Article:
“We want to do this all together and we share the governors confidence that with all of us working together we can establish a compensation policy that will help keep us competitive,” said Holly Braithwaite, director of communications for Higher Ed Utah. “We understand concerns expressed by the governor and others and that’s why we made the step.”
In a September 26 letter, Herbert outlined those concerns, asking the boards chairman, David Jordan to be sensitive to the current economic climate and state budgetary constraints and table the raises.
“The governor simply wanted the board of regents to allow the state sufficient time to get the compensation study completed so that the decision could be made with all the information they need to ensure the state is competitive and that the salaries are commensurate with the market and the needs of the state,” said Ally Isom, the governors Deputy Chief of Staff.
Millner, who had been promised a more than $18,000 raise, had intended to donate it to the WSU Foundation — a trust that supports the educational mission of the university by providing scholarships, fellowships and other financial backing for educational opportunities.
“The compensation hadn’t been changed yet and I think it became clear shortly after the discussion that the board of regents was being asked to reevaluate the decision they made,” said John Kowalewski, WSU’s director of media relations. “I don’t think it had gotten much beyond the fact that she was planning to make this donation when she received the raise.”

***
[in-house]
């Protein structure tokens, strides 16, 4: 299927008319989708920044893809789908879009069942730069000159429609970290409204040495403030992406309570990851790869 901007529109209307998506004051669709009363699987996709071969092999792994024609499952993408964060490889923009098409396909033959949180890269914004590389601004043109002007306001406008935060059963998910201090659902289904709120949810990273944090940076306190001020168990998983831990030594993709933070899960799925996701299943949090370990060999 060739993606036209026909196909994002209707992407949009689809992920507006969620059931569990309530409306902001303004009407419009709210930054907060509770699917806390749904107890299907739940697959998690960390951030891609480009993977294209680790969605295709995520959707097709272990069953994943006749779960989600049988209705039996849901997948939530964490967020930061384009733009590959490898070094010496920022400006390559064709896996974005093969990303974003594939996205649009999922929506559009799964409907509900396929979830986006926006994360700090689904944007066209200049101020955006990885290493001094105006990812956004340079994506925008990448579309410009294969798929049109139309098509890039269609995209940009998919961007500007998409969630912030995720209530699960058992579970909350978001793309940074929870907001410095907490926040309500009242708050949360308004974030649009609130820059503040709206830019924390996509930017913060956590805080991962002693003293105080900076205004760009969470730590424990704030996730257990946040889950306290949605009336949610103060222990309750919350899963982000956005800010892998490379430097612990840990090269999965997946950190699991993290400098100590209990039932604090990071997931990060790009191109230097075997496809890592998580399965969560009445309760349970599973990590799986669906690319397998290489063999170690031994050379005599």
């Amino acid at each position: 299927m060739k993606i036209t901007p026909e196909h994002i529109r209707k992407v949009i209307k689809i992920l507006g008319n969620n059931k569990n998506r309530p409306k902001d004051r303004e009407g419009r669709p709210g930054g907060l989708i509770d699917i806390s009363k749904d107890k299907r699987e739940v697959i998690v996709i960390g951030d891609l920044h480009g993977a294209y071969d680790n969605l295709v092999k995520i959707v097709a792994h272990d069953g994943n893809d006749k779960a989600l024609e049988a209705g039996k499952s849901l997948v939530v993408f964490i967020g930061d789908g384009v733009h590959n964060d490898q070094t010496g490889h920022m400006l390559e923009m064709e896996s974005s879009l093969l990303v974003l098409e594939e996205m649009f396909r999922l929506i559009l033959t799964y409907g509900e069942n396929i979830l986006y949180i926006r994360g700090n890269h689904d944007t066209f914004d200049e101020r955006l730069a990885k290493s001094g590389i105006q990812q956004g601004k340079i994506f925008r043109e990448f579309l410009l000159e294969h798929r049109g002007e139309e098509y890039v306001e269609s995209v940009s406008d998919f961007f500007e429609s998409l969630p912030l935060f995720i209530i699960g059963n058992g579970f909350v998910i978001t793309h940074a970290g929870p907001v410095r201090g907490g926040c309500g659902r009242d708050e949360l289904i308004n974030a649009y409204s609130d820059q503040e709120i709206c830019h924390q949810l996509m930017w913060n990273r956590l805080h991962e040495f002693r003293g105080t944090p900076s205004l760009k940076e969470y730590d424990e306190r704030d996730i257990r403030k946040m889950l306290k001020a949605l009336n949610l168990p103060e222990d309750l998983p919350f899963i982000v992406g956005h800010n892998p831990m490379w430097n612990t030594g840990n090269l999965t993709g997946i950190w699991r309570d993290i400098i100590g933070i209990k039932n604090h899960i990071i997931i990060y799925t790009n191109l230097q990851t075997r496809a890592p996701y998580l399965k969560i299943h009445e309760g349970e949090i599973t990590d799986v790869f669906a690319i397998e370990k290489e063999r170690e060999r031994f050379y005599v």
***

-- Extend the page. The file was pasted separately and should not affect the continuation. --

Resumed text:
Millner received a letter from Herbert’s office last week indicating his desire for the board to rescind the pay increases, said John Kowalewski, WSU’s director of media relations. Although preliminary research by the board indicates the salaries of presidents at public universities in Utah are not competitive with peer universities in other states, Herbert asked the board to complete a more comprehensive study before deciding whether to raise salaries.
The board’s original decision to raise pay was made largely in an effort to attract a new president to the University of Utah, who lost Michael K. Young to the University of Washington over the summer.
Even so, Kowalewski said the timing of the decision to raise pay was awkward.
“I would imagine that any attention being directed on (Millner’s) compensation or on her as an individual is somewhat uncomfortable, especially given the economic realities of society right now and of the state,” Kowalewski said.
At 9.5 percent, Millner’s raise would have been the greatest percentage increase after the 12.5 percent increase for the Dixie State College president. After the increase, Millner would have made $210,000 annually. After the rescinded pay raise, Millner’s salary will remain 30 percent less than her peers at similar institutions, said Alan Hall, chair of the WSU Board of Trustees.
“My hunch would be is that she is supportive of the board of regents decision this morning,” Kowalewski said.
Pending the results of the study, which could be completed by April or May of next year, the Board could decide to reinstate or modify the pay raises.
“We definitely want to make our presidential salaries more in line with the rest of the country and of course remain competitive and be able to attract and retain good leaders and talent,” Braithwaite said Monday. “We look forward to going through the process in order to find out how we can realign all of our institution salaries along with their peer institutions across the nation. Utah has never unfortunately been at the top of the pay scale.”